Shakespeare in ASL

Scott or Pafra Catledge scplc at COMMUNIQUE.NET
Thu Jul 8 15:22:47 UTC 1999

In the graduate classes in Audiology at UF and the Deaf Ed classes at UNF only those students who were not already teaching students with hearing impairments requested documentation, which was quickly given.  The debates at national meetings of ASLHA and CEC that I attended were never about whether the figures were accurate but why they were so low.  The Chairman at UNF postulated that hearing impairments were a greater handicap to learning than visual ones because totally blind students graduated with higher educational achievement than those without impairments while those with profound hearing impairments were much lower.

> At 6:31 PM -0700 7/7/99, Scott or Pafra Catledge wrote:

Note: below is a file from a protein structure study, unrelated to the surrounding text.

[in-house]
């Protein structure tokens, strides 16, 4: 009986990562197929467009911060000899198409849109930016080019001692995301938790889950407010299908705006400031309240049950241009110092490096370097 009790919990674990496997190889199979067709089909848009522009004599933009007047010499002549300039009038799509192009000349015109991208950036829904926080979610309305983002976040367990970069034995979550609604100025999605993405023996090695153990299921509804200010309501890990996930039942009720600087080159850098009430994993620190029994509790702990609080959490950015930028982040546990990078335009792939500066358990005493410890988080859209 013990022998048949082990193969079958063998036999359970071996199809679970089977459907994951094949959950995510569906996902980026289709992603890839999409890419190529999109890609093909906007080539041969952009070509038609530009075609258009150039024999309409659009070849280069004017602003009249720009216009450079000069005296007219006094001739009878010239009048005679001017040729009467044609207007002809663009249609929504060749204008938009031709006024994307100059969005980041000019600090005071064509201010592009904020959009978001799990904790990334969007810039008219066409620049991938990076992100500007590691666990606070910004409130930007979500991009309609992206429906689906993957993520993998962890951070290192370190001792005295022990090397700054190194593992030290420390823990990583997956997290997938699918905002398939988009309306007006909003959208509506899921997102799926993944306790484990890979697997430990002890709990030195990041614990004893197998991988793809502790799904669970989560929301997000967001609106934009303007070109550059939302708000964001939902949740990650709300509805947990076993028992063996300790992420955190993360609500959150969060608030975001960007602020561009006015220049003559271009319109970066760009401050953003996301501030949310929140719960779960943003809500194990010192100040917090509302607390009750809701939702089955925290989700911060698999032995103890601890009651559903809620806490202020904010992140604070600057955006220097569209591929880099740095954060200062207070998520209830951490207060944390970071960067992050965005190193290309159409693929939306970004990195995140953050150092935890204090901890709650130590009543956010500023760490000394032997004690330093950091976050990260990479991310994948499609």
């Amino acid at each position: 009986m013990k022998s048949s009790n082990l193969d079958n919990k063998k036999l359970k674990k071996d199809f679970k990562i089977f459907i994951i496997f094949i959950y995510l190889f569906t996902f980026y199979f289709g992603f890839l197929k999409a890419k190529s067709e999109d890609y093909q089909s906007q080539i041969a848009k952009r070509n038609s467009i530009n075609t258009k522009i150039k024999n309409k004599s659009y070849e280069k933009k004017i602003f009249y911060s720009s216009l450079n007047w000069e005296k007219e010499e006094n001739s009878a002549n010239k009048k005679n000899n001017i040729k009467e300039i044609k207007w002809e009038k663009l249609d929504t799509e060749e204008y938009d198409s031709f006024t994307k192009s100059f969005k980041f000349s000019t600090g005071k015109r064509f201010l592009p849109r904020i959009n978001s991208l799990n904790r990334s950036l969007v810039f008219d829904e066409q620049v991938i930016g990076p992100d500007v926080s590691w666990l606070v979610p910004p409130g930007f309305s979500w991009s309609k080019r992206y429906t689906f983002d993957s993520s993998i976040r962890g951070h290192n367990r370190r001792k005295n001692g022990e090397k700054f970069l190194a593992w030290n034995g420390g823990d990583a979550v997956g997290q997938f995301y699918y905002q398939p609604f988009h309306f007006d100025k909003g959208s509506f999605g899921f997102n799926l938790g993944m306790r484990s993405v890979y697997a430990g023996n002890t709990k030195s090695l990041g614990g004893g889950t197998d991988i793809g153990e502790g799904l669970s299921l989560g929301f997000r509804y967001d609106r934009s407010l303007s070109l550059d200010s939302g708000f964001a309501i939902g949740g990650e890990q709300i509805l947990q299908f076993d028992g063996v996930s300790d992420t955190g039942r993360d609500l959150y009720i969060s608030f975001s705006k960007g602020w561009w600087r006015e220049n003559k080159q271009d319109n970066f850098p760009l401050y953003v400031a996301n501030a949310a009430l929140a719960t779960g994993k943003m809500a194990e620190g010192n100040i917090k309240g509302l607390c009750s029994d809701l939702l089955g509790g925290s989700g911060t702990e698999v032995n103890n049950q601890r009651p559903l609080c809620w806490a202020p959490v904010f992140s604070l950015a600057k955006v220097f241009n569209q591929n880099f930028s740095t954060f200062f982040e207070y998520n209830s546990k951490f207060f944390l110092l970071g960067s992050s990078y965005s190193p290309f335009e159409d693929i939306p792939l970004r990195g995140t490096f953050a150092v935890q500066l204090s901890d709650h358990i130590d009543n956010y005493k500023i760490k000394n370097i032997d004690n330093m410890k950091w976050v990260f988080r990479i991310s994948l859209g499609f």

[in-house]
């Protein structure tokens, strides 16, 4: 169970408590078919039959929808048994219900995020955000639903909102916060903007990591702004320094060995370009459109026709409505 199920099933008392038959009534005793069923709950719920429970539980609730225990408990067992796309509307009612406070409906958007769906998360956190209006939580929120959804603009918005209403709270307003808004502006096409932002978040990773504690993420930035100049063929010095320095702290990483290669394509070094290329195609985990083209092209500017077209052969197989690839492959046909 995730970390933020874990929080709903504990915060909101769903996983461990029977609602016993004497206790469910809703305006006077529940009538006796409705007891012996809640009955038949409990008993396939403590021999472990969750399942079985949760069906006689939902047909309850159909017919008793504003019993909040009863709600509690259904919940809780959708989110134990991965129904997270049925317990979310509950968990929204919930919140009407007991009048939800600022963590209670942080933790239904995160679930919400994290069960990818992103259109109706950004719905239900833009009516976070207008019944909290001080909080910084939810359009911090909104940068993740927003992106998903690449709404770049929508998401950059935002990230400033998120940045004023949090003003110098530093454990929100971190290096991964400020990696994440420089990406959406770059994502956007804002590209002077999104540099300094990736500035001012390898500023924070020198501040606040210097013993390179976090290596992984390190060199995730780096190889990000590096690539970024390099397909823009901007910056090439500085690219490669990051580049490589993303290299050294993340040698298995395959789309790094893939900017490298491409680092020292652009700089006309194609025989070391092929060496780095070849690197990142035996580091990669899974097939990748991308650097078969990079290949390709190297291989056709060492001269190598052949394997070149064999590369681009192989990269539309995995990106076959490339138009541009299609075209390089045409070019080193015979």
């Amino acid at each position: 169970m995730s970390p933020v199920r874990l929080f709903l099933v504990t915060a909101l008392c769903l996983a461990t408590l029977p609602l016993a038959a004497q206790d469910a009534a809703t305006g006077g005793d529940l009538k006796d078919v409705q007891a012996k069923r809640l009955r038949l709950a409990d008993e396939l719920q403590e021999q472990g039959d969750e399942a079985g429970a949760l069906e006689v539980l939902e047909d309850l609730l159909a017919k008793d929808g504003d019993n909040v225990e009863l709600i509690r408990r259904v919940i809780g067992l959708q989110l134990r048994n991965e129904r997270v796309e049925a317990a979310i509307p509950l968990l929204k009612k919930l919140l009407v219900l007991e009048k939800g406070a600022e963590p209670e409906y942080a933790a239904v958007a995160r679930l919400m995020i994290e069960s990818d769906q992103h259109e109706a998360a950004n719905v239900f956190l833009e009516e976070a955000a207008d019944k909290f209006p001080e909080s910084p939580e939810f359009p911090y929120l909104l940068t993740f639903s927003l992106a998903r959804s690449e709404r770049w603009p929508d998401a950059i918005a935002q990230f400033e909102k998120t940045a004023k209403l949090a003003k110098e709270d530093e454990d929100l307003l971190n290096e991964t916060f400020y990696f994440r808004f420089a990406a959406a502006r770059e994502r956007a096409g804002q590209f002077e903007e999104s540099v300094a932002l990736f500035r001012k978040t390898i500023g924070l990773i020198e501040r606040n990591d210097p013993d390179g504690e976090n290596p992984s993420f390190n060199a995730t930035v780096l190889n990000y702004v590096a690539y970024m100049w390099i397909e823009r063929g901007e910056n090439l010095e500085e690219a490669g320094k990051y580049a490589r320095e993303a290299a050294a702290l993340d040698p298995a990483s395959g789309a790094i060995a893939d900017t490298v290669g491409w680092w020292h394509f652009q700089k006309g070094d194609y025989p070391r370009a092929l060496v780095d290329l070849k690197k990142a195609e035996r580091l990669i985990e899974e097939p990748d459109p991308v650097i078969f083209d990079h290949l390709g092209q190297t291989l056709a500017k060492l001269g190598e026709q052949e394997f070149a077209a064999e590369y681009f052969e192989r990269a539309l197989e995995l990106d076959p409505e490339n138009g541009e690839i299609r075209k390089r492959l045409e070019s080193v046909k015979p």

> >Probably one reason that the alleged myth persists is that chairs of
> >graduate programs in Deaf Education give it to their graduate students as
> >an acknowledged fact of life.
> And do these graduate students passively accept it as an acknowledged fact
> of life, or do they ask those chairs for citations and proof?  If the
> former, can those students be said to be performing at the graduate level?
> Ken Miller
> Darrell Huff School of Statistics

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